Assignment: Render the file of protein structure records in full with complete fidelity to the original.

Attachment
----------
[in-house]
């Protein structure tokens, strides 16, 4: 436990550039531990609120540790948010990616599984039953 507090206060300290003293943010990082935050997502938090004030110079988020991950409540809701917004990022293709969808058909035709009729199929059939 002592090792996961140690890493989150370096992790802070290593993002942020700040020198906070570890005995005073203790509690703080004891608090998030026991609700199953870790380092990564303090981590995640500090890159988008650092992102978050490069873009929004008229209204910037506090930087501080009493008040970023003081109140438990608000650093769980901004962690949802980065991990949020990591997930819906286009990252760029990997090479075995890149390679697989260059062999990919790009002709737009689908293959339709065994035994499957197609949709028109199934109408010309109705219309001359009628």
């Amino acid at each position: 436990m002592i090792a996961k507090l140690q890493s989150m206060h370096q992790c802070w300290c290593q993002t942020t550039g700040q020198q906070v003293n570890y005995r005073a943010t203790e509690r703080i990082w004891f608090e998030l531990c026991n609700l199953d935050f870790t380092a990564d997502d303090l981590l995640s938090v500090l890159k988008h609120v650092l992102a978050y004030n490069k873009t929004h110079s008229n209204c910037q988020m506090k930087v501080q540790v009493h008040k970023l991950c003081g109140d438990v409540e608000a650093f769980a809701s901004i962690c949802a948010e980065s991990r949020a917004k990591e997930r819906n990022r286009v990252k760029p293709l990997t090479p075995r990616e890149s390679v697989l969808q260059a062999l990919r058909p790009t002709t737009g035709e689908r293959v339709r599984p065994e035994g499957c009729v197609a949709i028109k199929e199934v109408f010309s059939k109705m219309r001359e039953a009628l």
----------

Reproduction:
[in-house]
């Protein structure tokens, strides 16, 4: 436990550039531990609120540790948010990616599984039953 507090206060300290003293943010990082935050997502938090004030110079988020991950409540809701917004990022293709969808058909035709009729199929059939 002592090792996961140690890493989150370096992790802070290593993002942020700040020198906070570890005995005073203790509690703080004891608090998030026991609700199953870790380092990564303090981590995640500090890159988008650092992102978050490069873009929004008229209204910037506090930087501080009493008040970023003081109140438990608000650093769980901004962690949802980065991990949020990591997930819906286009990252760029990997090479075995890149390679697989260059062999990919790009002709737009689908293959339709065994035994499957197609949709028109199934109408010309109705219309001359009628």
């Amino acid at each position: 436990m002592i090792a996961k507090l140690q890493s989150m206060h370096q992790c802070w300290c290593q993002t942020t550039g700040q020198q906070v003293n570890y005995r005073a943010t203790e509690r703080i990082w004891f608090e998030l531990c026991n609700l199953d935050f870790t380092a990564d997502d303090l981590l995640s938090v500090l890159k988008h609120v650092l992102a978050y004030n490069k873009t929004h110079s008229n209204c910037q988020m506090k930087v501080q540790v009493h008040k970023l991950c003081g109140d438990v409540e608000a650093f769980a809701s901004i962690c949802a948010e980065s991990r949020a917004k990591e997930r819906n990022r286009v990252k760029p293709l990997t090479p075995r990616e890149s390679v697989l969808q260059a062999l990919r058909p790009t002709t737009g035709e689908r293959v339709r599984p065994e035994g499957c009729v197609a949709i028109k199929e199934v109408f010309s059939k109705m219309r001359e039953a009628l």